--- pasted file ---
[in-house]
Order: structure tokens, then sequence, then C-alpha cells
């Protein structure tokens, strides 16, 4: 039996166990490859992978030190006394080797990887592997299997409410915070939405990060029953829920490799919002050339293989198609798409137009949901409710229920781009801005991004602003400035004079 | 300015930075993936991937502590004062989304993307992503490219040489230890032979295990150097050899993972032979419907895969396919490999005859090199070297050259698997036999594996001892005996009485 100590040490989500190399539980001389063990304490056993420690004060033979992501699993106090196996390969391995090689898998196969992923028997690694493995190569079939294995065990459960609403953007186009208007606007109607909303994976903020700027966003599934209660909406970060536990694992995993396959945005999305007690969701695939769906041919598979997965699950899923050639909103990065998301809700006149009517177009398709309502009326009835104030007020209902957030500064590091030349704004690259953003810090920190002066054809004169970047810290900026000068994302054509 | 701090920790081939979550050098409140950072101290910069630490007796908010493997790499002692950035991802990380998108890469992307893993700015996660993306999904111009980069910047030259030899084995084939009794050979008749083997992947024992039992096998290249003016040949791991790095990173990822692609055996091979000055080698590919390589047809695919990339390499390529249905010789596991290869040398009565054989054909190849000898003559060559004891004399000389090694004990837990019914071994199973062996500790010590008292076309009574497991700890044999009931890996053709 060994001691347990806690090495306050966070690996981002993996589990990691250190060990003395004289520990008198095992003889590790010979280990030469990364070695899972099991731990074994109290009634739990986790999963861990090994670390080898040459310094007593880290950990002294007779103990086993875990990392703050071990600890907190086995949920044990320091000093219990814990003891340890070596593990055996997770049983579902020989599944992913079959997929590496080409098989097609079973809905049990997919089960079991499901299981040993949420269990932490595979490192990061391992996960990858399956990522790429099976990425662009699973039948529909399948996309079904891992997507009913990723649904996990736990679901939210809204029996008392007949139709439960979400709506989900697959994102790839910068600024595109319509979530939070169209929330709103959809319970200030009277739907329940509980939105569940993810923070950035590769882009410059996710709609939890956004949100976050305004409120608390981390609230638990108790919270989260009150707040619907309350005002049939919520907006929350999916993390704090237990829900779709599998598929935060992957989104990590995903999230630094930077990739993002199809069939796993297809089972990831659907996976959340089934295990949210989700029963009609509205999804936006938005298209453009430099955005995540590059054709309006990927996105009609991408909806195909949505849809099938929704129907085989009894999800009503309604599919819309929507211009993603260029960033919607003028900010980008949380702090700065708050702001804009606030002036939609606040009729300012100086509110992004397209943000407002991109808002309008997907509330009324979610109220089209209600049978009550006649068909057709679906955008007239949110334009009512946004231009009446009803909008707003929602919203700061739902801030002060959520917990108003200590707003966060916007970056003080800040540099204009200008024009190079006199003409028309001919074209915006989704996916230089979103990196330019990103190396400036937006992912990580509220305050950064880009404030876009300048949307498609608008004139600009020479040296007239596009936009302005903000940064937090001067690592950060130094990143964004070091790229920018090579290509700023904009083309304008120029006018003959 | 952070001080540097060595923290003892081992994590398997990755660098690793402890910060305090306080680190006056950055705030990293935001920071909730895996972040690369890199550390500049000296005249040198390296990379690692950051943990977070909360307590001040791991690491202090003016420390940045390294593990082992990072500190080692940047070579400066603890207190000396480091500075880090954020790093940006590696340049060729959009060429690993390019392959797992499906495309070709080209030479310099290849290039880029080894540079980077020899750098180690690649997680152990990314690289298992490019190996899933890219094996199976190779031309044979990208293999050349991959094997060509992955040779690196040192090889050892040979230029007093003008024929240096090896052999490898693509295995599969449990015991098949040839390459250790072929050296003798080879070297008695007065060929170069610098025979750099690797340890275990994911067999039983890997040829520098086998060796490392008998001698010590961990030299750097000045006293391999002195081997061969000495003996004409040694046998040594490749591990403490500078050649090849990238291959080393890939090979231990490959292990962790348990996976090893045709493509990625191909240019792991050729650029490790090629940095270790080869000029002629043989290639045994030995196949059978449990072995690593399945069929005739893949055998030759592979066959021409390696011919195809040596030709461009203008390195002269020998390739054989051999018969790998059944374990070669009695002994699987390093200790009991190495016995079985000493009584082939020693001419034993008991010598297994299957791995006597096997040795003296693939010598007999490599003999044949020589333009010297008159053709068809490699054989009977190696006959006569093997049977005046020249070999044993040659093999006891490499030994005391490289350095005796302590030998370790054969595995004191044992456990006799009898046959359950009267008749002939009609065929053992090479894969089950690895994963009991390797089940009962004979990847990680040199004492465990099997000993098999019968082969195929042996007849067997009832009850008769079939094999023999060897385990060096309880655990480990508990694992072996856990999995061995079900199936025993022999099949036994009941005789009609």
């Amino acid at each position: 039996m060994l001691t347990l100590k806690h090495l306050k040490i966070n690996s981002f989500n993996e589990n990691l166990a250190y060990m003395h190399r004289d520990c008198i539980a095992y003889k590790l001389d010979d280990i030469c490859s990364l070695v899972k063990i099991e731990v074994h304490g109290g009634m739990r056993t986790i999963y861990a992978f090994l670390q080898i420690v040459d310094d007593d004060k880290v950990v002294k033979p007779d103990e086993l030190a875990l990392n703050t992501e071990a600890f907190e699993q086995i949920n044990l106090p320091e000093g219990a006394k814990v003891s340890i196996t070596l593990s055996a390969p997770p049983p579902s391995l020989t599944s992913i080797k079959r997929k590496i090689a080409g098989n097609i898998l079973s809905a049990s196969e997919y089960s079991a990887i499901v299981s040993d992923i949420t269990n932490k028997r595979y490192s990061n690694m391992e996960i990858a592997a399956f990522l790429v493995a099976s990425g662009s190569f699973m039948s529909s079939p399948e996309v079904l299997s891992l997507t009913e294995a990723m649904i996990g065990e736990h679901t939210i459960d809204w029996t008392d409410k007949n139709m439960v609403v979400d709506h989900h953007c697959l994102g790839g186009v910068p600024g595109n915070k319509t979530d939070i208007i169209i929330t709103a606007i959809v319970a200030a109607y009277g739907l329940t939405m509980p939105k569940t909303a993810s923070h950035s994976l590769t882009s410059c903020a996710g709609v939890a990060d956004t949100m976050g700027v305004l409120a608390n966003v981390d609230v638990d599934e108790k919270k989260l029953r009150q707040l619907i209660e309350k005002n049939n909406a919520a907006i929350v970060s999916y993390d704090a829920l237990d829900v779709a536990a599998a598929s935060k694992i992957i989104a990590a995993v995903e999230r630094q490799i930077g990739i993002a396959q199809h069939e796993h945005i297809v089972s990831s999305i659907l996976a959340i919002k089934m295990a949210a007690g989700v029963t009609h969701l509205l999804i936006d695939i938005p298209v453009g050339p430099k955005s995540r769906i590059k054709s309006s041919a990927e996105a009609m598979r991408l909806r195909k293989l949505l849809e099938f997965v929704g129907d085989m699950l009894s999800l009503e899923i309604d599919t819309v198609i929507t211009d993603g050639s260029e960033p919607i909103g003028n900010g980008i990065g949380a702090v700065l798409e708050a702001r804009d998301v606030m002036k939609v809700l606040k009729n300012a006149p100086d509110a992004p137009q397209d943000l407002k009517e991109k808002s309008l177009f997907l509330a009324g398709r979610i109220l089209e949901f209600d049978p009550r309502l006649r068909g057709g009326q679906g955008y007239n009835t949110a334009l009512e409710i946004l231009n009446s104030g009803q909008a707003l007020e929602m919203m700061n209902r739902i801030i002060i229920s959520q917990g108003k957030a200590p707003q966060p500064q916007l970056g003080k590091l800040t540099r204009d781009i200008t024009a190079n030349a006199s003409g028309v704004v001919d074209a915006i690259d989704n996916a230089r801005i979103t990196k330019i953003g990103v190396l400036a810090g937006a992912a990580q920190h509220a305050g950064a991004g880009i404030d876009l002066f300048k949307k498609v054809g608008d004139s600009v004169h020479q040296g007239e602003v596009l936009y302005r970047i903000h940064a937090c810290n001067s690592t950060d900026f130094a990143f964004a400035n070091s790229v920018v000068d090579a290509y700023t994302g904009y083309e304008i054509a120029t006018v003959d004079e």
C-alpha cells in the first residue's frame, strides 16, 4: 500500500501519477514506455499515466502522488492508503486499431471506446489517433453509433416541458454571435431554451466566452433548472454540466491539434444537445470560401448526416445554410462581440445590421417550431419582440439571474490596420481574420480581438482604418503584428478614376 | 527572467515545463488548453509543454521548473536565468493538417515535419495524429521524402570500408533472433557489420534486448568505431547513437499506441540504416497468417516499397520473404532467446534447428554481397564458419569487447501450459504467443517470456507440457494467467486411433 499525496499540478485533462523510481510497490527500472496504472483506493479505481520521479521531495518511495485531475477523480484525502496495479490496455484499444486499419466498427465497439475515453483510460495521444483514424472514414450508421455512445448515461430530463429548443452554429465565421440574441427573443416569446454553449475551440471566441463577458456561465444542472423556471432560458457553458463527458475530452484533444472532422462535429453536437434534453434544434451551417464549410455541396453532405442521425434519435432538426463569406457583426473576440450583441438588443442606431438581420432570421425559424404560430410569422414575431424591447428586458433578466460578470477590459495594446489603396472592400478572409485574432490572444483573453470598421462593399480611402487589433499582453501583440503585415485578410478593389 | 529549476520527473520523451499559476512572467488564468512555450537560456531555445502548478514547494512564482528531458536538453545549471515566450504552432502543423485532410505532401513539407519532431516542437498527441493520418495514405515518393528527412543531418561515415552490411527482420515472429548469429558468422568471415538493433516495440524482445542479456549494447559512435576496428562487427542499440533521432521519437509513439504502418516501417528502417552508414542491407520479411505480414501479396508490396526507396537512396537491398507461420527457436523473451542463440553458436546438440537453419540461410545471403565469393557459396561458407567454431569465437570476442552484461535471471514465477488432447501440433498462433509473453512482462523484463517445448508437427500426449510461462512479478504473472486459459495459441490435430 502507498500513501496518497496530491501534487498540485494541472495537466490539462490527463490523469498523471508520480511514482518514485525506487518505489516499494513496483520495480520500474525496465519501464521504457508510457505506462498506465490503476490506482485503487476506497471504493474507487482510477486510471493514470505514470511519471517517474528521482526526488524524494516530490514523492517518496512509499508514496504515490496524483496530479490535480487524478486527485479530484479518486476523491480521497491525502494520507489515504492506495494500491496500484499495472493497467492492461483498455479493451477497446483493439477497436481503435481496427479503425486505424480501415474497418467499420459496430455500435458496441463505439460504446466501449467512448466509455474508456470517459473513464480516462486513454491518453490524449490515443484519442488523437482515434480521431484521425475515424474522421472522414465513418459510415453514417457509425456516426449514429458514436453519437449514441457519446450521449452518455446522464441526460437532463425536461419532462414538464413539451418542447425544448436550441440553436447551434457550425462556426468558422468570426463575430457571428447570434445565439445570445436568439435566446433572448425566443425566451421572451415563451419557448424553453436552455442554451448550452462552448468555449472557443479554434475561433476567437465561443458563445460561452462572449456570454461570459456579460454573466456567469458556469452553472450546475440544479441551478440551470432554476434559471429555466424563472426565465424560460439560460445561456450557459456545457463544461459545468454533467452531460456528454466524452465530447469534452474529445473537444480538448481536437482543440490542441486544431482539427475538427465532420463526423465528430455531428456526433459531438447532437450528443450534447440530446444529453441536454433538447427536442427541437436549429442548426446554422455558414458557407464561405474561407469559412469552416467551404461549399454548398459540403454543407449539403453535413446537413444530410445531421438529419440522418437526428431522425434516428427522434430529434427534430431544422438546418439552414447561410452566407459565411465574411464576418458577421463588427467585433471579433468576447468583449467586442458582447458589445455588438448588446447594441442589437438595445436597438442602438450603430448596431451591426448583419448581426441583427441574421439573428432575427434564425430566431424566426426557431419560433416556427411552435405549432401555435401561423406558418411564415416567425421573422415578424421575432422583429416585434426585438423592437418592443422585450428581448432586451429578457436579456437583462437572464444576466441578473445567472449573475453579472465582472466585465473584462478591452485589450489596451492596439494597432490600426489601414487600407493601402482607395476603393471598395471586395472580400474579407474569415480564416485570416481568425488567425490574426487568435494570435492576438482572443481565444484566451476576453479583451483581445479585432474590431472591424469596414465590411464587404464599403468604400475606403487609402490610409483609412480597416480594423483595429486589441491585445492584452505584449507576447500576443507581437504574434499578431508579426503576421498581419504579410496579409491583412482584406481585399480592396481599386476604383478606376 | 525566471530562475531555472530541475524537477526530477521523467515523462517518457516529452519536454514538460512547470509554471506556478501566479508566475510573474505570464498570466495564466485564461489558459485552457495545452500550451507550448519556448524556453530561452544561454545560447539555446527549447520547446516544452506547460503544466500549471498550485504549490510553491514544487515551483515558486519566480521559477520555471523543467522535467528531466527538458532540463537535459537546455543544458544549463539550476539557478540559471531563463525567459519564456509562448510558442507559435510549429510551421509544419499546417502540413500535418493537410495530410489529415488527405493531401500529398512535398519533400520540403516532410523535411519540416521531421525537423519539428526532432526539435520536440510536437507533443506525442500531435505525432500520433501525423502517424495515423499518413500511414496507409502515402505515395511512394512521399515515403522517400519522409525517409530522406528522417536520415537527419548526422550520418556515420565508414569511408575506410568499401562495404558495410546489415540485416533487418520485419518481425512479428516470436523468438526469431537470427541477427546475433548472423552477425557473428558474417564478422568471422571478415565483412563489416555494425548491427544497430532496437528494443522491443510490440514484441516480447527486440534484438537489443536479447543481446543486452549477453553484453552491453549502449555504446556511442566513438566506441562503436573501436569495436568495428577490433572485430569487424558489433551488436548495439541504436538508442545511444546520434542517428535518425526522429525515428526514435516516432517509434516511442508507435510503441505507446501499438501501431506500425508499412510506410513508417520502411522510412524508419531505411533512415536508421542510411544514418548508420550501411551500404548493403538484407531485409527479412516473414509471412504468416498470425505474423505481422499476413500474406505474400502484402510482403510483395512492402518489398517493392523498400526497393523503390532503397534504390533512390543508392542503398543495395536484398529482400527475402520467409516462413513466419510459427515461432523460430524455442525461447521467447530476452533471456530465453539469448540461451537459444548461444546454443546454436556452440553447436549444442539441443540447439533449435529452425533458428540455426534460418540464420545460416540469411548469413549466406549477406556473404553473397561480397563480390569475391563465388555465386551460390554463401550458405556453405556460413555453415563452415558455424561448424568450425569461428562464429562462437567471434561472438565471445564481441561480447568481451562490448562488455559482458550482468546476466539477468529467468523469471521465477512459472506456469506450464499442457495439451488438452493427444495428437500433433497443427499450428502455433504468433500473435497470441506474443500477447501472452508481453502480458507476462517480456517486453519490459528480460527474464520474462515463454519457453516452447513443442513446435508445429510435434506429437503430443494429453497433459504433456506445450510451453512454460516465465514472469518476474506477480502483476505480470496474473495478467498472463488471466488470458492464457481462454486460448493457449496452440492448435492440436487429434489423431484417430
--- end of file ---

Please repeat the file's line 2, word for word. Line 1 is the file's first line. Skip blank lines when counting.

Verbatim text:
Order: structure tokens, then sequence, then C-alpha cells